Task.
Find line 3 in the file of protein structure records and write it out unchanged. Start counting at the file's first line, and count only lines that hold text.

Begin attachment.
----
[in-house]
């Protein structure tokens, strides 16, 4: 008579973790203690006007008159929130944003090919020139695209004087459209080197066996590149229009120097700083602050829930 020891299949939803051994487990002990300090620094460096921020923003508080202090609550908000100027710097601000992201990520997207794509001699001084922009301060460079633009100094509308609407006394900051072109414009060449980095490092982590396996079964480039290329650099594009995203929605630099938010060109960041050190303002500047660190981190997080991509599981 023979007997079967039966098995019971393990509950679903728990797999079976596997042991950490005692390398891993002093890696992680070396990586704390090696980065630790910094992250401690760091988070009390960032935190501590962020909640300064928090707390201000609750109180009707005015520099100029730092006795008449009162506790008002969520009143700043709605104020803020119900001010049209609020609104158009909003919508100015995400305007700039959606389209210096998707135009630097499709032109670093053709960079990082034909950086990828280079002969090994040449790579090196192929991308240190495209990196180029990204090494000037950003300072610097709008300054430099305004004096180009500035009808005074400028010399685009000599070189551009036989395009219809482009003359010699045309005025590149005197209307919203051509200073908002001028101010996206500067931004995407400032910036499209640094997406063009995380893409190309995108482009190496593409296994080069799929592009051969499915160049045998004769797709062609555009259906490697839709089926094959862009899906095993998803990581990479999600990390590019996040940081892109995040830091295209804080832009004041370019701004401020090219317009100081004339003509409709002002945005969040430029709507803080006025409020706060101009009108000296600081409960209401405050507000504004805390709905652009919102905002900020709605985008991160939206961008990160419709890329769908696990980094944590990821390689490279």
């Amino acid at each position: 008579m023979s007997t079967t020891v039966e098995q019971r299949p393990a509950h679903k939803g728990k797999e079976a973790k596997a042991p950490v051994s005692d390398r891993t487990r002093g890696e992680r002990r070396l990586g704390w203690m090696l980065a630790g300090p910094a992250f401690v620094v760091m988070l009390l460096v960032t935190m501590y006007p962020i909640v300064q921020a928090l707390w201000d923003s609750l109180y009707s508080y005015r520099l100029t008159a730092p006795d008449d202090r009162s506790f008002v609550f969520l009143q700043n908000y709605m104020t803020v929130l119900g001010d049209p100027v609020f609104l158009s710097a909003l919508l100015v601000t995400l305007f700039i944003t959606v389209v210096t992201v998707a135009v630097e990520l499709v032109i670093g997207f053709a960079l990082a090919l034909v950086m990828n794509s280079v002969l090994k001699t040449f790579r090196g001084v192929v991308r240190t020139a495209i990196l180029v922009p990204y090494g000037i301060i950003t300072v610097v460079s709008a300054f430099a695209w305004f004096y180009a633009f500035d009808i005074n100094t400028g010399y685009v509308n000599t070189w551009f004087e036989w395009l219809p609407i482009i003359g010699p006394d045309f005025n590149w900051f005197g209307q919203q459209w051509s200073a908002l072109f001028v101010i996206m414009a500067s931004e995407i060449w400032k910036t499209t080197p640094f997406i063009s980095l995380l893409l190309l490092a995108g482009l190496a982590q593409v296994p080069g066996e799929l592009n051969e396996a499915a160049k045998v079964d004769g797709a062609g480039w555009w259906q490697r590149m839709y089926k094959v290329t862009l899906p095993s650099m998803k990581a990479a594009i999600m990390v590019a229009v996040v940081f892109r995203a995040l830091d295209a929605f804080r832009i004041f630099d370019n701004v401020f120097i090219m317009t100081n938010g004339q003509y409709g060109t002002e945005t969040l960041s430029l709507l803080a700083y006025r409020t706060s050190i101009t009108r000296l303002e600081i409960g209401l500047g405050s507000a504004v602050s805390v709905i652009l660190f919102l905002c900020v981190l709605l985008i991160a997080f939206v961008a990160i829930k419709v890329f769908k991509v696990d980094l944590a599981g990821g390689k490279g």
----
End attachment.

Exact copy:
């Amino acid at each position: 008579m023979s007997t079967t020891v039966e098995q019971r299949p393990a509950h679903k939803g728990k797999e079976a973790k596997a042991p950490v051994s005692d390398r891993t487990r002093g890696e992680r002990r070396l990586g704390w203690m090696l980065a630790g300090p910094a992250f401690v620094v760091m988070l009390l460096v960032t935190m501590y006007p962020i909640v300064q921020a928090l707390w201000d923003s609750l109180y009707s508080y005015r520099l100029t008159a730092p006795d008449d202090r009162s506790f008002v609550f969520l009143q700043n908000y709605m104020t803020v929130l119900g001010d049209p100027v609020f609104l158009s710097a909003l919508l100015v601000t995400l305007f700039i944003t959606v389209v210096t992201v998707a135009v630097e990520l499709v032109i670093g997207f053709a960079l990082a090919l034909v950086m990828n794509s280079v002969l090994k001699t040449f790579r090196g001084v192929v991308r240190t020139a495209i990196l180029v922009p990204y090494g000037i301060i950003t300072v610097v460079s709008a300054f430099a695209w305004f004096y180009a633009f500035d009808i005074n100094t400028g010399y685009v509308n000599t070189w551009f004087e036989w395009l219809p609407i482009i003359g010699p006394d045309f005025n590149w900051f005197g209307q919203q459209w051509s200073a908002l072109f001028v101010i996206m414009a500067s931004e995407i060449w400032k910036t499209t080197p640094f997406i063009s980095l995380l893409l190309l490092a995108g482009l190496a982590q593409v296994p080069g066996e799929l592009n051969e396996a499915a160049k045998v079964d004769g797709a062609g480039w555009w259906q490697r590149m839709y089926k094959v290329t862009l899906p095993s650099m998803k990581a990479a594009i999600m990390v590019a229009v996040v940081f892109r995203a995040l830091d295209a929605f804080r832009i004041f630099d370019n701004v401020f120097i090219m317009t100081n938010g004339q003509y409709g060109t002002e945005t969040l960041s430029l709507l803080a700083y006025r409020t706060s050190i101009t009108r000296l303002e600081i409960g209401l500047g405050s507000a504004v602050s805390v709905i652009l660190f919102l905002c900020v981190l709605l985008i991160a997080f939206v961008a990160i829930k419709v890329f769908k991509v696990d980094l944590a599981g990821g390689k490279g």